US President Barack Obama will try to “turn the tide” on the Ebola epidemic by ordering 3,000 US military personnel to west Africa to curtail its spread as China also dispatched more experts to the region.
The White House said Obama will Tuesday travel to the Centers for Disease Control and Prevention in Atlanta—where US Ebola victims were treated—to make the announcement, meant to spur a global effort to tackle the outbreak that has already killed 2,400 people.
It comes as alarm grows that the worst-ever Ebola epidemic which spread through Liberia, Sierra Leone and Guinea before reaching Nigeria, is out of control. A separate strain of the disease has appeared in the Democratic Republic of Congo (DRC).
Most of the US effort, which will draw heavily on its military medical corps, will be concentrated in impoverished Liberia—the worst hit nation—with plans to build 17 Ebola treatment centres with 100 beds in each.
China, Cuba add more
China meanwhile will send 59 more medics to Ebola-hit Sierra Leone to help boost laboratory testing for the virus, raising the total number of Chinese medical experts there to 174, the UN said Tuesday.
Last Friday Cuba upped the stakes, pledging to deploy a 165-strong army of doctors and nurses to help fight the West Africa Ebola outbreak in the latest example of the country’s decades-old tradition of “medical diplomacy.”
Since 1960, when Cuba dispatched a team of doctors to help with the aftermath of an earthquake in Chile, the Caribbean island has sent more than 135,000 medical staff to all corners of the globe.
The latest batch being sent to help in west Africa’s Ebola crisis are part of a 50,000-strong foreign legion of Cuban doctors and healthcare workers spread across 66 countries in Latin America, Asia and Africa, according to Cuba’s Health Ministry.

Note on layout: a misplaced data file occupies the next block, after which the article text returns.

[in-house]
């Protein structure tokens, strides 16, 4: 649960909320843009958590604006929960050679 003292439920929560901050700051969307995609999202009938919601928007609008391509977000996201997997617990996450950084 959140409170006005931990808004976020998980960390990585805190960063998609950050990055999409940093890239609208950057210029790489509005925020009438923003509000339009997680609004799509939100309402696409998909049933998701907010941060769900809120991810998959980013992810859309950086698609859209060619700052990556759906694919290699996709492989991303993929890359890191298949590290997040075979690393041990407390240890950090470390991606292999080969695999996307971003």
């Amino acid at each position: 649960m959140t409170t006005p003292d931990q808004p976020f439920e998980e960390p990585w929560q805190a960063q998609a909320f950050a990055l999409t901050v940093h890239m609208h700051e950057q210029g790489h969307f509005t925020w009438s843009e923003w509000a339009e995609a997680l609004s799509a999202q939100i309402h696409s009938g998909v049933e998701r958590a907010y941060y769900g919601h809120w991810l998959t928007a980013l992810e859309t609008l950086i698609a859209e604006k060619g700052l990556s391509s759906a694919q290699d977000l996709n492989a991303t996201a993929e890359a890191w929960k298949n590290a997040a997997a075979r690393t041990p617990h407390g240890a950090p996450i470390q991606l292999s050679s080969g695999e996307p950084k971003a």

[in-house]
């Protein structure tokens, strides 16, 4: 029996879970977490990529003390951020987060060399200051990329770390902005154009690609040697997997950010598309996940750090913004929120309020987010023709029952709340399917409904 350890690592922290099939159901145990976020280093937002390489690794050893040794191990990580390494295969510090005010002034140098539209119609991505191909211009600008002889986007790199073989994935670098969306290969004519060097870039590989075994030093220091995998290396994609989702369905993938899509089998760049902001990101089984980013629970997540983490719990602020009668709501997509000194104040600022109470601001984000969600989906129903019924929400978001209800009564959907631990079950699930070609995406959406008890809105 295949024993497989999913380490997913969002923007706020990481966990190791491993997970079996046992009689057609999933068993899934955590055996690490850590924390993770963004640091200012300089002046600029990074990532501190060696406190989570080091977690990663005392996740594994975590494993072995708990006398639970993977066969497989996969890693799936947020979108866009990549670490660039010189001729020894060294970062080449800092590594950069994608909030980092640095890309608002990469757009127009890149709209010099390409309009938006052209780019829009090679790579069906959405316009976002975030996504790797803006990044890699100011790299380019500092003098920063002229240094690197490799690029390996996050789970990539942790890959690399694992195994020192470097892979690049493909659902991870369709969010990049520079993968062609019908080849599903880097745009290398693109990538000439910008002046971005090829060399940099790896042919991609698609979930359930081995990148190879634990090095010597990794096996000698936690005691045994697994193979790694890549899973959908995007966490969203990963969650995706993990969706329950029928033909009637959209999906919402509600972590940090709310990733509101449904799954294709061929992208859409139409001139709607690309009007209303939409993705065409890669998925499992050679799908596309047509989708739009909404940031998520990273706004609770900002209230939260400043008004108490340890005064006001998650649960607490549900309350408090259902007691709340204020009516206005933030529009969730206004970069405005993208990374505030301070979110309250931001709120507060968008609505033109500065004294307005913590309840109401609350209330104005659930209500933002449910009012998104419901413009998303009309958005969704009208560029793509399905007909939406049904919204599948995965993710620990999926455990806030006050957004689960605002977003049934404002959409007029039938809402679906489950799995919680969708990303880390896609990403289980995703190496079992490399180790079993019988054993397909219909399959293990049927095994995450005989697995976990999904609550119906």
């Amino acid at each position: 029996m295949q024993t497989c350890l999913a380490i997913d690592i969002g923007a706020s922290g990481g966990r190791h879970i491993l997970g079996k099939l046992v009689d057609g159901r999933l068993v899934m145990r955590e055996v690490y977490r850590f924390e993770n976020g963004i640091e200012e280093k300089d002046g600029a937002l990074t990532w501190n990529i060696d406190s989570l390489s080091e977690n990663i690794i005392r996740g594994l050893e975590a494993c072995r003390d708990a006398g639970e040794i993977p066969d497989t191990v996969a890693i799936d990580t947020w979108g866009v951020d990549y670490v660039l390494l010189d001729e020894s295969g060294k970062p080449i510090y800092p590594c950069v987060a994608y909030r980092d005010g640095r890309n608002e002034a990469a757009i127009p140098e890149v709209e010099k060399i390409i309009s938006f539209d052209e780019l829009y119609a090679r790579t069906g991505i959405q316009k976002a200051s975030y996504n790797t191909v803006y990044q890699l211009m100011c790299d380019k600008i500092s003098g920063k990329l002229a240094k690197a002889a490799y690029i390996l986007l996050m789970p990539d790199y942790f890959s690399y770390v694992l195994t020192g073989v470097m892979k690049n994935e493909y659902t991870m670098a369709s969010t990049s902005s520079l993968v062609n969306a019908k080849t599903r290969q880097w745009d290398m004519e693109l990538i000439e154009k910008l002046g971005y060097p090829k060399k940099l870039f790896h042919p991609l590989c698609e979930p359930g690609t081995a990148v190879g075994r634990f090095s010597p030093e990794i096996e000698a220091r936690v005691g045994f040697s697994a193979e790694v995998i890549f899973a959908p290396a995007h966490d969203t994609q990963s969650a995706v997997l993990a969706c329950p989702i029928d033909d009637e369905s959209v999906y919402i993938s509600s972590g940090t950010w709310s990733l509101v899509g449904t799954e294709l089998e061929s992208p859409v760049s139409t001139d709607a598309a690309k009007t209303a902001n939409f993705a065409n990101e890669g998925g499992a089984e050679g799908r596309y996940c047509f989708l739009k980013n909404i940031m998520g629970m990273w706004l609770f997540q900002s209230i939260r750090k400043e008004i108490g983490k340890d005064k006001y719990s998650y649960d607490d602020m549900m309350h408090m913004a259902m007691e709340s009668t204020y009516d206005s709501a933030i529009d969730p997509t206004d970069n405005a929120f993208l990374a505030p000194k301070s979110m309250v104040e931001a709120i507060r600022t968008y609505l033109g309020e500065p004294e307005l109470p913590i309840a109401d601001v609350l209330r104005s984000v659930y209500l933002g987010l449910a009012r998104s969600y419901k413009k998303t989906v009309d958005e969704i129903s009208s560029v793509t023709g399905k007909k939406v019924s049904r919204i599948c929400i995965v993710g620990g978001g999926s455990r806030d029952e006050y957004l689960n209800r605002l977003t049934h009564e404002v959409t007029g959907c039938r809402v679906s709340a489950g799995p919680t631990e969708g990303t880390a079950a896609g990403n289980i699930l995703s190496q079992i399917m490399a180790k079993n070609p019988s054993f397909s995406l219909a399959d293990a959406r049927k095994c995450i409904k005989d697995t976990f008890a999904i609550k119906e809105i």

Cuban Health Minister Roberto Morales Ojeda told reporters in Geneva on Friday some 62 doctors and 103 nurses were being sent to Sierra Leone to tackle the outbreak.
WHO’s Chan welcomed the Cuban aid, the largest offer of a foreign medical team from a single country during the outbreak.
Obama will announce that US Africa Command will set up a headquarters in the Sierra Leone capital Monrovia to act as a command and control centre for US military and international relief programmes.
But the main element of the push is a six-month training and hygiene drive to tackle the disease head-on.
US advisors will train up to 500 Liberian health care providers per week in how to safely handle and treat victims and their families in a bid to shore up the country’s overwhelmed health infrastructure.
Washington will also send 65 experts from the public health service corps to Liberia to manage and staff a previously announced US military hospital to care for health workers who become sick with Ebola.
More than 100 workers from Centers for Disease Control are already at work in west Africa, and many more staff are coordinating their work at the agency’s Atlanta headquarters.
Cuba’s intervention, on the other, is also the biggest from a relatively poor Third World country. It is significant that its economy is only fraction of bigger African economies like Nigeria and South Africa.
However, despite the thousands of health workers abroad, Cuba’s domestic healthcare remains one of the best staffed networks in the world, with 82,065 doctors, one for every 137 people, according to the National Statistics Office.
It is probably Cuba role, more than the USA’s or China’s, that should most help make the point to many African countries that they can have a much better health care system better suited to deal with epidemics like Ebola.